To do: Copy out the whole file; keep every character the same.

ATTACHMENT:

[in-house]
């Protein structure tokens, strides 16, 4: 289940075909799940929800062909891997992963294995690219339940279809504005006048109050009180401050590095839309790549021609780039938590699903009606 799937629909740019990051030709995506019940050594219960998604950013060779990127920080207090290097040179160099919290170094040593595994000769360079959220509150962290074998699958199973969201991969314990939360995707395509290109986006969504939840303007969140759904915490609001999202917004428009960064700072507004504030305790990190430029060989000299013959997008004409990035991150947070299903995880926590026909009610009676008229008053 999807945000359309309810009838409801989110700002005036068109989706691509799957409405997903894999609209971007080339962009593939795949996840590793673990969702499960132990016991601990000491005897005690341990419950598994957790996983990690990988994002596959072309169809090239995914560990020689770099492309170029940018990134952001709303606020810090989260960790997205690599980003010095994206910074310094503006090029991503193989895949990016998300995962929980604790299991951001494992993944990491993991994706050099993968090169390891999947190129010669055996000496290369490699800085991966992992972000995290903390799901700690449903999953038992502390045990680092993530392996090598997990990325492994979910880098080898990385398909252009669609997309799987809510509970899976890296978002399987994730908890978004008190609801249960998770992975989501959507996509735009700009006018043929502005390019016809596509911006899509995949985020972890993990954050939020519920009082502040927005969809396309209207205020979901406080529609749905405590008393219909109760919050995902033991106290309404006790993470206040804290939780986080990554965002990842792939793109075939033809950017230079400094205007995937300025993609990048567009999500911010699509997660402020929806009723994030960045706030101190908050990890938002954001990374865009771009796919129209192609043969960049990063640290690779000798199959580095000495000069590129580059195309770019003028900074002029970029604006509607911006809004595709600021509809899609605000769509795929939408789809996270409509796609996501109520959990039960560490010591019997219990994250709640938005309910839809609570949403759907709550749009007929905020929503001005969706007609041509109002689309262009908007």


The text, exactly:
[in-house]
């Protein structure tokens, strides 16, 4: 289940075909799940929800062909891997992963294995690219339940279809504005006048109050009180401050590095839309790549021609780039938590699903009606 799937629909740019990051030709995506019940050594219960998604950013060779990127920080207090290097040179160099919290170094040593595994000769360079959220509150962290074998699958199973969201991969314990939360995707395509290109986006969504939840303007969140759904915490609001999202917004428009960064700072507004504030305790990190430029060989000299013959997008004409990035991150947070299903995880926590026909009610009676008229008053 999807945000359309309810009838409801989110700002005036068109989706691509799957409405997903894999609209971007080339962009593939795949996840590793673990969702499960132990016991601990000491005897005690341990419950598994957790996983990690990988994002596959072309169809090239995914560990020689770099492309170029940018990134952001709303606020810090989260960790997205690599980003010095994206910074310094503006090029991503193989895949990016998300995962929980604790299991951001494992993944990491993991994706050099993968090169390891999947190129010669055996000496290369490699800085991966992992972000995290903390799901700690449903999953038992502390045990680092993530392996090598997990990325492994979910880098080898990385398909252009669609997309799987809510509970899976890296978002399987994730908890978004008190609801249960998770992975989501959507996509735009700009006018043929502005390019016809596509911006899509995949985020972890993990954050939020519920009082502040927005969809396309209207205020979901406080529609749905405590008393219909109760919050995902033991106290309404006790993470206040804290939780986080990554965002990842792939793109075939033809950017230079400094205007995937300025993609990048567009999500911010699509997660402020929806009723994030960045706030101190908050990890938002954001990374865009771009796919129209192609043969960049990063640290690779000798199959580095000495000069590129580059195309770019003028900074002029970029604006509607911006809004595709600021509809899609605000769509795929939408789809996270409509796609996501109520959990039960560490010591019997219990994250709640938005309910839809609570949403759907709550749009007929905020929503001005969706007609041509109002689309262009908007």